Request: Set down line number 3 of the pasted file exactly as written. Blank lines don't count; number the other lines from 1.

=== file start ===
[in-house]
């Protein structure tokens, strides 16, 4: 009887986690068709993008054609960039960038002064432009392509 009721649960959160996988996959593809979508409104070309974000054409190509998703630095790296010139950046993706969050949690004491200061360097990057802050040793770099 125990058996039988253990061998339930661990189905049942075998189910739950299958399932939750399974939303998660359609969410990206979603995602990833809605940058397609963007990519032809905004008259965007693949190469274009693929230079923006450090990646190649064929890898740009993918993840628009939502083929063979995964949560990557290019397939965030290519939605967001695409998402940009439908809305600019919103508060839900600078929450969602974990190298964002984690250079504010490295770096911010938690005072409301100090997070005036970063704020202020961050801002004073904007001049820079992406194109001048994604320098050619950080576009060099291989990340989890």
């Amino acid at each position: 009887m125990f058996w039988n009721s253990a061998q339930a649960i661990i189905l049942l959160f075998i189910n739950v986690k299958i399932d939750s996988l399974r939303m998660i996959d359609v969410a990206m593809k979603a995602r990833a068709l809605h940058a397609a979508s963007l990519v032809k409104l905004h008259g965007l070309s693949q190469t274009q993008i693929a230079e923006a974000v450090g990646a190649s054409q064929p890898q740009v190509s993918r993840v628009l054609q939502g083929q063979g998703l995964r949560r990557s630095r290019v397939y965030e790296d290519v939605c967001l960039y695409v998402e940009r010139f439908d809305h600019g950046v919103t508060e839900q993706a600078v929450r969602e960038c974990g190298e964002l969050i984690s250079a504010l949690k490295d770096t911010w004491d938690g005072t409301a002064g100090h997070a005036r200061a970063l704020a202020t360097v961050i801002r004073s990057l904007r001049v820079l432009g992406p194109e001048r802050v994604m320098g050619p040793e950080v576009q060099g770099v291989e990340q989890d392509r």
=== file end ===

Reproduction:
């Amino acid at each position: 009887m125990f058996w039988n009721s253990a061998q339930a649960i661990i189905l049942l959160f075998i189910n739950v986690k299958i399932d939750s996988l399974r939303m998660i996959d359609v969410a990206m593809k979603a995602r990833a068709l809605h940058a397609a979508s963007l990519v032809k409104l905004h008259g965007l070309s693949q190469t274009q993008i693929a230079e923006a974000v450090g990646a190649s054409q064929p890898q740009v190509s993918r993840v628009l054609q939502g083929q063979g998703l995964r949560r990557s630095r290019v397939y965030e790296d290519v939605c967001l960039y695409v998402e940009r010139f439908d809305h600019g950046v919103t508060e839900q993706a600078v929450r969602e960038c974990g190298e964002l969050i984690s250079a504010l949690k490295d770096t911010w004491d938690g005072t409301a002064g100090h997070a005036r200061a970063l704020a202020t360097v961050i801002r004073s990057l904007r001049v820079l432009g992406p194109e001048r802050v994604m320098g050619p040793e950080v576009q060099g770099v291989e990340q989890d392509r």